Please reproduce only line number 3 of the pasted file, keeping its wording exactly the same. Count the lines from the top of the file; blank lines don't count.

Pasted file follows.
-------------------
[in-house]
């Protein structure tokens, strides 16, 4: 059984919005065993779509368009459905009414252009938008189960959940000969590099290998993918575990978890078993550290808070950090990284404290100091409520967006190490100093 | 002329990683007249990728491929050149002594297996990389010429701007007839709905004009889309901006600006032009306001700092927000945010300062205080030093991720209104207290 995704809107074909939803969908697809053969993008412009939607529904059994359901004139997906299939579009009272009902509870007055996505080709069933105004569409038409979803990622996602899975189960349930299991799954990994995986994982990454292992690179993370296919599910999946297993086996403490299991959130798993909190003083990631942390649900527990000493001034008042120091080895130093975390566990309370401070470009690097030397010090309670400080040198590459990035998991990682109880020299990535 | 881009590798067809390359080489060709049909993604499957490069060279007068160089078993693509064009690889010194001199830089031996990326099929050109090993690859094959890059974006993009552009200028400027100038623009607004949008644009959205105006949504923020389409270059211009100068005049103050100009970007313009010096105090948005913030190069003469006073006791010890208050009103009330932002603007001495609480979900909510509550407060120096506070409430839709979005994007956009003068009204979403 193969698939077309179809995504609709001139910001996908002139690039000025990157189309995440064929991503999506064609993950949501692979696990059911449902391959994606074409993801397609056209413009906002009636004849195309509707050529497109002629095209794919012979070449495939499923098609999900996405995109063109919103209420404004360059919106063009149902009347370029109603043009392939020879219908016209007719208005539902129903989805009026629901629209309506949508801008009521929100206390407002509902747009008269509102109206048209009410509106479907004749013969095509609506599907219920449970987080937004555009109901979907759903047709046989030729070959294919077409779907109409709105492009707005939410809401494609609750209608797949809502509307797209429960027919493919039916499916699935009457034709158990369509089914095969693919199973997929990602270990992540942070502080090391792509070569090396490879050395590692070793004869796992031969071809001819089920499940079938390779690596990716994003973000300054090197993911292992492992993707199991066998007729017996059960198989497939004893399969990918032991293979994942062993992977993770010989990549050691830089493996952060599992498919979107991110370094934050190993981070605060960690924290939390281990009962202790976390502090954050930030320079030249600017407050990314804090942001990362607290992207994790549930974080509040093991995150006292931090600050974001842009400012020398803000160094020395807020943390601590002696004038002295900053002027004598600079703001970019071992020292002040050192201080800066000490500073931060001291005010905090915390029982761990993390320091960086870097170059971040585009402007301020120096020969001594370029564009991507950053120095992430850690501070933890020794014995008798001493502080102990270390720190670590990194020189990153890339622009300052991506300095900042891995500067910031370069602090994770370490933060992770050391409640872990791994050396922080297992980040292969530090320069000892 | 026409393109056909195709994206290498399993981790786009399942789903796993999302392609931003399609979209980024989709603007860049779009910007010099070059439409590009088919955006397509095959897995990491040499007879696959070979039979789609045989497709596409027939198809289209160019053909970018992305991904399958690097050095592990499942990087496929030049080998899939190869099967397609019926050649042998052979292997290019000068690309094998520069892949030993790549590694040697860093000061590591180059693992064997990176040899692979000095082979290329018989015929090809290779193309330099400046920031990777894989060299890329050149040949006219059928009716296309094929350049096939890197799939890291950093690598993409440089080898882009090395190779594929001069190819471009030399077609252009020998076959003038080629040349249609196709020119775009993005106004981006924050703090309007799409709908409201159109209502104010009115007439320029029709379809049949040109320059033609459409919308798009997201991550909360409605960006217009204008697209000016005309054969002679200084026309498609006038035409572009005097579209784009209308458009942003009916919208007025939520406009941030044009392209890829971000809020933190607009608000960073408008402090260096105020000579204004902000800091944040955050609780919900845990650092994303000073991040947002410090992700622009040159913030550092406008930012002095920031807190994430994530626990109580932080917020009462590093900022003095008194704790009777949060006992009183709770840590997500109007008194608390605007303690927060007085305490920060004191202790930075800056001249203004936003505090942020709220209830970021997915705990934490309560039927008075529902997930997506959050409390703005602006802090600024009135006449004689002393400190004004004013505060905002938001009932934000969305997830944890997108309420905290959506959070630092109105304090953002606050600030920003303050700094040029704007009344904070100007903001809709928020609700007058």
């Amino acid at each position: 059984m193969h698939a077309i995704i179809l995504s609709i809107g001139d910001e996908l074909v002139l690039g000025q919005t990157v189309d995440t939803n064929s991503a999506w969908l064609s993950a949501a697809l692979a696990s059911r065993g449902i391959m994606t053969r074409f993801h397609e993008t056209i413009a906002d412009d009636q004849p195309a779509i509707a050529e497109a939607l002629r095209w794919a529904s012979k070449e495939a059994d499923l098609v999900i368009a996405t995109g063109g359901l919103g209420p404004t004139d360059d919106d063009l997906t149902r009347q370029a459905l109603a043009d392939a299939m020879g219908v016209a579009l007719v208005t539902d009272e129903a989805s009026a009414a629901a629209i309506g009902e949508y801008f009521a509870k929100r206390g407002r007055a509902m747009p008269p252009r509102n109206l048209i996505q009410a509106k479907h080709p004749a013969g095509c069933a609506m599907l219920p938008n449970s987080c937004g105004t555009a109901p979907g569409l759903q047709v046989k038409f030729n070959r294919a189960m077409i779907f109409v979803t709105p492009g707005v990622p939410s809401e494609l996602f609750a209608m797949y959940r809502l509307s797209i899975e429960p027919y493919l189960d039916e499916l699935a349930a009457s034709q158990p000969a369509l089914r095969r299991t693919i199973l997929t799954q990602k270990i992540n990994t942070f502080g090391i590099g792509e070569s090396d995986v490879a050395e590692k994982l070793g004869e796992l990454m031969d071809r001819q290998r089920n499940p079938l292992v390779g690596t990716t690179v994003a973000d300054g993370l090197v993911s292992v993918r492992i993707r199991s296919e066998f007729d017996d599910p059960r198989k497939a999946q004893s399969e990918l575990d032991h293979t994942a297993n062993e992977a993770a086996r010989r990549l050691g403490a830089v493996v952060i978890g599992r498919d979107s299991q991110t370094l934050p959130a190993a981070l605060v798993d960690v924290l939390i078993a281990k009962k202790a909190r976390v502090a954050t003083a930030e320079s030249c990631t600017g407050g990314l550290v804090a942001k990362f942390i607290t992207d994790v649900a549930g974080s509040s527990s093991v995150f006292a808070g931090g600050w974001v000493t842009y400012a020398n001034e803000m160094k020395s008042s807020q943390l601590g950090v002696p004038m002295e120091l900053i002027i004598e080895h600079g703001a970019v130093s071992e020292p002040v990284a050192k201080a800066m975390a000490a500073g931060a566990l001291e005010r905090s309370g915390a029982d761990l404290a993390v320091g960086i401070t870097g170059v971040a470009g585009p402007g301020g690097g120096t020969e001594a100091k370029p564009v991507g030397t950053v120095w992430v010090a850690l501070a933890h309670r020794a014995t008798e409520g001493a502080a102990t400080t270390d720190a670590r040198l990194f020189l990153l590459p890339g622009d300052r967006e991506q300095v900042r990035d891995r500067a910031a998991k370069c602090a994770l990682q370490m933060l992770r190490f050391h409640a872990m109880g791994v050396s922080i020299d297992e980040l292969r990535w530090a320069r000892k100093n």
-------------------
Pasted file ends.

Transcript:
């Amino acid at each position: 059984m193969h698939a077309i995704i179809l995504s609709i809107g001139d910001e996908l074909v002139l690039g000025q919005t990157v189309d995440t939803n064929s991503a999506w969908l064609s993950a949501a697809l692979a696990s059911r065993g449902i391959m994606t053969r074409f993801h397609e993008t056209i413009a906002d412009d009636q004849p195309a779509i509707a050529e497109a939607l002629r095209w794919a529904s012979k070449e495939a059994d499923l098609v999900i368009a996405t995109g063109g359901l919103g209420p404004t004139d360059d919106d063009l997906t149902r009347q370029a459905l109603a043009d392939a299939m020879g219908v016209a579009l007719v208005t539902d009272e129903a989805s009026a009414a629901a629209i309506g009902e949508y801008f009521a509870k929100r206390g407002r007055a509902m747009p008269p252009r509102n109206l048209i996505q009410a509106k479907h080709p004749a013969g095509c069933a609506m599907l219920p938008n449970s987080c937004g105004t555009a109901p979907g569409l759903q047709v046989k038409f030729n070959r294919a189960m077409i779907f109409v979803t709105p492009g707005v990622p939410s809401e494609l996602f609750a209608m797949y959940r809502l509307s797209i899975e429960p027919y493919l189960d039916e499916l699935a349930a009457s034709q158990p000969a369509l089914r095969r299991t693919i199973l997929t799954q990602k270990i992540n990994t942070f502080g090391i590099g792509e070569s090396d995986v490879a050395e590692k994982l070793g004869e796992l990454m031969d071809r001819q290998r089920n499940p079938l292992v390779g690596t990716t690179v994003a973000d300054g993370l090197v993911s292992v993918r492992i993707r199991s296919e066998f007729d017996d599910p059960r198989k497939a999946q004893s399969e990918l575990d032991h293979t994942a297993n062993e992977a993770a086996r010989r990549l050691g403490a830089v493996v952060i978890g599992r498919d979107s299991q991110t370094l934050p959130a190993a981070l605060v798993d960690v924290l939390i078993a281990k009962k202790a909190r976390v502090a954050t003083a930030e320079s030249c990631t600017g407050g990314l550290v804090a942001k990362f942390i607290t992207d994790v649900a549930g974080s509040s527990s093991v995150f006292a808070g931090g600050w974001v000493t842009y400012a020398n001034e803000m160094k020395s008042s807020q943390l601590g950090v002696p004038m002295e120091l900053i002027i004598e080895h600079g703001a970019v130093s071992e020292p002040v990284a050192k201080a800066m975390a000490a500073g931060a566990l001291e005010r905090s309370g915390a029982d761990l404290a993390v320091g960086i401070t870097g170059v971040a470009g585009p402007g301020g690097g120096t020969e001594a100091k370029p564009v991507g030397t950053v120095w992430v010090a850690l501070a933890h309670r020794a014995t008798e409520g001493a502080a102990t400080t270390d720190a670590r040198l990194f020189l990153l590459p890339g622009d300052r967006e991506q300095v900042r990035d891995r500067a910031a998991k370069c602090a994770l990682q370490m933060l992770r190490f050391h409640a872990m109880g791994v050396s922080i020299d297992e980040l292969r990535w530090a320069r000892k100093n």